Your company is facing a serious problem. One that will cut into profits and cause employees to leave if left unchecked. What is it?
Your company isn’t effectively communicating with its employees.
You may be tempted to claim internal communications aren’t a problem at your company, but the research tells a different story. A Harris Poll conducted for Interact shows 69 percent of managers are uneasy communicating with employees. At the same time, a Gallup poll finds nearly 70 percent of U.S. workers are disengaged at work.
The lack of effective internal communications hurts people and profits. Harvard Business Review reports high levels of disengagement are costing businesses $450 billion to $550 billion each year.
Fortunately, you can turn it around. Implementing an internal communications strategy that consistently and clearly shares company news will go a long way to reengaging employees and boosting productivity. Here are three benefits for businesses that invest in internal communications.
1. Avoid Confusion
In the absence of consistent corporate communication, employees often turn to gossip. The story may start with a nugget of truth, but each time it’s repeated, the news changes. Details are added or forgotten, embellished or ignored until the original message is lost. Frustration and disengagement follow. Take these steps to avoid the confusion.
- Tell everyone in your company about upcoming changes at the earliest opportunity.
- Clearly communicate what’s changing, why it’s happening, whom it will impact and when the changes will take place.
- Explain the big picture and how employees fit in.
- Use consistent message points each time the news is shared.
- Deliver the message multiple times. Repetition is required.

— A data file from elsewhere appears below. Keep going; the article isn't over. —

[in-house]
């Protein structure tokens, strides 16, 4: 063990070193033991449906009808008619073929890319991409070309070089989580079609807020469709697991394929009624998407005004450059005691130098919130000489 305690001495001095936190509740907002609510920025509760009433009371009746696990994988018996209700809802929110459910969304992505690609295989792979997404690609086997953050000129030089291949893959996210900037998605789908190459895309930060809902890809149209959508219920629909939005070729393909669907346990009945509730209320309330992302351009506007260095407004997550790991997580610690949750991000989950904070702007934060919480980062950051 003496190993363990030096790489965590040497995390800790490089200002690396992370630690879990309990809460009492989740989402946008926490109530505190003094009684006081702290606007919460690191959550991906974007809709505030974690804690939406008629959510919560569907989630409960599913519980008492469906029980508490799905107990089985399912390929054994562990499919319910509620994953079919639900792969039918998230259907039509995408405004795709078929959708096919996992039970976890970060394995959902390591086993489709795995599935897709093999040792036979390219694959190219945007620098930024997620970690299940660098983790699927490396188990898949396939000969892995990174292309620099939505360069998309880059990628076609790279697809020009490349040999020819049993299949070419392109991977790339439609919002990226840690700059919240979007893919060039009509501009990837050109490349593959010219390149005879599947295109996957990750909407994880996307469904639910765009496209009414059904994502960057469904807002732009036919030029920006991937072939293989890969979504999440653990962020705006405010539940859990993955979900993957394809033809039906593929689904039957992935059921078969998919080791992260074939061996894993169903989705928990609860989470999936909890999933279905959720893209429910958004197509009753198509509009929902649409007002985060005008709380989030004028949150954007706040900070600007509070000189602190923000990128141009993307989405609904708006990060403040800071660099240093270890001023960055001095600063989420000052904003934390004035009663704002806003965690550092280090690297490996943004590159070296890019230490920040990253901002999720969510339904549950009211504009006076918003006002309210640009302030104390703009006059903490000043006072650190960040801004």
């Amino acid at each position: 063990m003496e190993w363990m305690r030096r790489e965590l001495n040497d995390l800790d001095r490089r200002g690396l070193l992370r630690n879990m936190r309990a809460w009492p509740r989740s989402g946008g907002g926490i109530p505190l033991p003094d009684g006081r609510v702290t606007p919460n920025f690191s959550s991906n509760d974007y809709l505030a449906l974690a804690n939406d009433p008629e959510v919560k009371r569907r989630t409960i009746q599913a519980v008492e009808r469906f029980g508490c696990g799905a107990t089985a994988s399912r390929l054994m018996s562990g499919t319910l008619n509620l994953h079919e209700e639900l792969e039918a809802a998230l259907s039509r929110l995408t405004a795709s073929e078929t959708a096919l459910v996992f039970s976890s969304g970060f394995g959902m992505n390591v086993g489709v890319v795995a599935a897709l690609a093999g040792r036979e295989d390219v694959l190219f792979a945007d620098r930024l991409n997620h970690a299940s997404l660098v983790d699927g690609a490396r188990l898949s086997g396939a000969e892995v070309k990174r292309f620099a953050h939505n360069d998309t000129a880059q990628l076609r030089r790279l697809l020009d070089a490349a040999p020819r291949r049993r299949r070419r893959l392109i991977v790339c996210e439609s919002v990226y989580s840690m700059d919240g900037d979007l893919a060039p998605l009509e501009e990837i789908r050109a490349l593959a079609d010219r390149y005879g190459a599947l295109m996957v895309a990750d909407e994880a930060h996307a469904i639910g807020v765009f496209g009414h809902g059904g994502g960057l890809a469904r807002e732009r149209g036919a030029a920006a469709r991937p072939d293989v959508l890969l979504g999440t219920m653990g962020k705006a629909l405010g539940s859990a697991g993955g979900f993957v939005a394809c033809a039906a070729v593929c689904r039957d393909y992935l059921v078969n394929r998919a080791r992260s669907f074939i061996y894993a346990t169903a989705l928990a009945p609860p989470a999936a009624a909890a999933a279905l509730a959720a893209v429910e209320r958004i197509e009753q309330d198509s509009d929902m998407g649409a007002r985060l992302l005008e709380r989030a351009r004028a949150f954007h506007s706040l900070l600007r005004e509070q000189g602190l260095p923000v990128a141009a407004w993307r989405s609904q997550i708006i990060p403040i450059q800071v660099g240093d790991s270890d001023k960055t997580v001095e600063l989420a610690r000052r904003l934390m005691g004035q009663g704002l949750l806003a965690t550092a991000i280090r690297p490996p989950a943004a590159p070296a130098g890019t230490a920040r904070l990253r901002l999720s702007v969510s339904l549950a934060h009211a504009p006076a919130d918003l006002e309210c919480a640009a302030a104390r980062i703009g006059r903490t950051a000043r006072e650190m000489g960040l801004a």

- Use a variety of channels when communicating to employees: face-to-face meetings, emails, company intranet, Slack channel – wherever people are looking for company information.
2. Activate your best brand ambassadors
Internal communication starts inside the walls of your company, but it doesn’t stop there. Employees interact with customers, vendors and potential clients. They bring home the messages they hear at work and share stories with family, friends and online followers. Are you preparing your employees to represent your brand in a positive light?
Midco, a communications company providing some of the fastest Internet access in the country, recently launched a rebranding campaign. The changes were comprehensive (everything from a new logo and positioning line to signage and letterhead). But before the campaign became public, CEO Pat McAdaragh decided he wanted to visit with everyone in the company and give them a preview.
Midco employs hundreds of people across four states. It would have been easy to post a message on the company’s intranet, send an all-staff email or stage a videoconference. However, McAdaragh thought those options, while efficient, wouldn’t be effective. He believed the rebranding would only be successful if everyone got on board.
McAdaragh invested three full weeks of his time, traveling to every service center and office across the company’s footprint. He held multiple meetings each day, keeping group sizes small. At each stop, McAdaragh explained the reasons behind the changes, showed what was coming next and answered questions.
McAdaragh’s “road show” was a success. Employees were informed. Corporate pride was strengthened. And hundreds were prepared to be ambassadors for Midco.
3. Access new ideas
Once employees understand the big picture and how they fit into it, productivity and creativity will grow. Understanding a company’s long-range goals will spark new ideas from people who previously felt they didn’t have a voice. Create an environment with open internal communication, and new approaches to strategic planning, tactical executions and cultural enhancements will roll in.
Some employee-generated ideas will immediately make a positive impact. Others will never be implemented. And that’s okay, as long as you explain why that particular suggestion doesn’t connect with the company’s big picture and encourage employees to continue sharing their ideas.
Implementing an internal communications plan isn’t always easy. It takes time, discipline and a commitment from the top. But the return on investment will far outweigh the costs. If you have an internal communications success story, I’d love to hear it. Leave a comment below or email it to PR@l-s.com.